Cybercriminals Continue to Exploit Human Nature Through Phishing and Spam Attacks
Editor’s Note: The following post is an excerpt of a full report. To read the entire analysis, click here to download the report as a PDF.
Recorded Future analyzed current data from the Recorded Future® Platform, information security reporting, and other open source intelligence (OSINT) sources pertaining to phishing and spamming that facilitate threat actor campaigns. This report expands upon findings addressed in the report “Combating the Underground Economy’s Automation Revolution”, and will be of most interest to network defenders, security researchers, and executives charged with risk management and mitigation.
In our March 2020 report “Combating the Underground Economy’s Automation Revolution”, we identified automated services and products that facilitate criminal activities. Phishing and spamming are attack vectors that often operate in tandem by bypassing network security settings, maintaining presence on targeted machines and networks, and extracting credentials for nefarious activities. This report dives further into phishing and spamming, identifying customized phishing and spamming kits and services within select dark web forums and analyzing widely used variants, and providing mitigation strategies to identify and deter phishing and spamming products attempting to intrude into your network.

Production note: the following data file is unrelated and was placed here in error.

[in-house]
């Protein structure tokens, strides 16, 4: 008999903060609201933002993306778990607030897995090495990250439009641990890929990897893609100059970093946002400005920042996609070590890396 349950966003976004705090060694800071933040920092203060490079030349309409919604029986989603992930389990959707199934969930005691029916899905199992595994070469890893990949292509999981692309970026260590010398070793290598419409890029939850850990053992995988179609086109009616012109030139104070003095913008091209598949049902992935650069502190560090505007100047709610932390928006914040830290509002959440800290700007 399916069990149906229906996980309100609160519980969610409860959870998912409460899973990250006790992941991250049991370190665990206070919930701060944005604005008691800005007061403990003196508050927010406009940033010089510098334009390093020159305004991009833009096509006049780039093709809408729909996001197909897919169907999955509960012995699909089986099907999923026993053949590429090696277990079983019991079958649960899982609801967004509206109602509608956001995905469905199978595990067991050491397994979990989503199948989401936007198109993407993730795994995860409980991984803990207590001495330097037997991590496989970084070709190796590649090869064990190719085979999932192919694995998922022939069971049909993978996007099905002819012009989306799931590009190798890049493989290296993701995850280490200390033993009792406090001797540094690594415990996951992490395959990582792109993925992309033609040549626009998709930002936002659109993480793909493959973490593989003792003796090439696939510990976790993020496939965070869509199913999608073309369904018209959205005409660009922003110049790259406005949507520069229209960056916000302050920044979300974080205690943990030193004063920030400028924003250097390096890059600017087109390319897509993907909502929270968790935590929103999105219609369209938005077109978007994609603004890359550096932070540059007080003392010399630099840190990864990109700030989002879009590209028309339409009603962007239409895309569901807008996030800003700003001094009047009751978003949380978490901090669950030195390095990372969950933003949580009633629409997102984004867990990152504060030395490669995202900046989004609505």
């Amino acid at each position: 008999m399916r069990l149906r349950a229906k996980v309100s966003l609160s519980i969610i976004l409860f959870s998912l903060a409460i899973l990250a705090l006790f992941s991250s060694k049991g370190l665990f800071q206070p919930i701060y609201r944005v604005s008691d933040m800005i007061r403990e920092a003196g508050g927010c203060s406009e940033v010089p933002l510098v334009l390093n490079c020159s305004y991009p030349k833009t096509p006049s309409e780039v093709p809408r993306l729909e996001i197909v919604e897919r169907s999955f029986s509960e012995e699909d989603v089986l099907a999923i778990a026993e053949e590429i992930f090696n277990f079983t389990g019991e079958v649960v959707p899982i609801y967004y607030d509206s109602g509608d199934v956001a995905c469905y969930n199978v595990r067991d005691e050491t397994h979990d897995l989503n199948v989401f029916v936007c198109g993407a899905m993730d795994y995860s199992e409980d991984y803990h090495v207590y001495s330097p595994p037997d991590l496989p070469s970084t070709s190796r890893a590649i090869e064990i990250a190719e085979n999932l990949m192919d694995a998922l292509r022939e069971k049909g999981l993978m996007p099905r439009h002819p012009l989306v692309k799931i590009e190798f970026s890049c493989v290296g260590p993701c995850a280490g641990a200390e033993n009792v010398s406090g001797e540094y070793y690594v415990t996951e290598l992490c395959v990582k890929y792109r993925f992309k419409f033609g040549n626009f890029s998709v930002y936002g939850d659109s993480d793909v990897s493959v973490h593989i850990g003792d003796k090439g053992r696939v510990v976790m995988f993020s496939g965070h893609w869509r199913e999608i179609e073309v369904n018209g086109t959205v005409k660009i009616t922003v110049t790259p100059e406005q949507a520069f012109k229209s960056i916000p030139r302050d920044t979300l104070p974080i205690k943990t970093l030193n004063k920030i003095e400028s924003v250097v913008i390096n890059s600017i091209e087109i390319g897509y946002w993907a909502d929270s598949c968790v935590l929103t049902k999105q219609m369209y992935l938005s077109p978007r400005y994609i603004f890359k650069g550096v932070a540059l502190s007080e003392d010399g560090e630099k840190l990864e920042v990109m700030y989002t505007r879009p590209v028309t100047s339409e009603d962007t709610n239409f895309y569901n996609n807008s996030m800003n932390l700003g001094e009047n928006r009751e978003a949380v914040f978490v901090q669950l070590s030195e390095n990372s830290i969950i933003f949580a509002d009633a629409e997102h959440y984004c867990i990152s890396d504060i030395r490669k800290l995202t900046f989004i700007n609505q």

- Developers of phishing and spamming tools are creating kits and offering services that are customizable, automated, and designed to be user friendly to cater to non-technical and amateur users.
- Threat actors are using phishing and spamming services to bypass network security settings with the intent of deploying malware.
- Threat actors are discussing specific phishing and spamming variants on different forums, with “Multithread WebMailer GoMAIL Pro Edition” and “uPanel” being widely advertised and discussed.
- Spamming and phishing as a service (PhaaS) are popular topics of discussion between threat actors on forums. Some commonly discussed tools include Evilginx and MoneySpamBot.
Editor’s Note: This post was an excerpt of a full report. To read the entire analysis, click here to download the report as a PDF.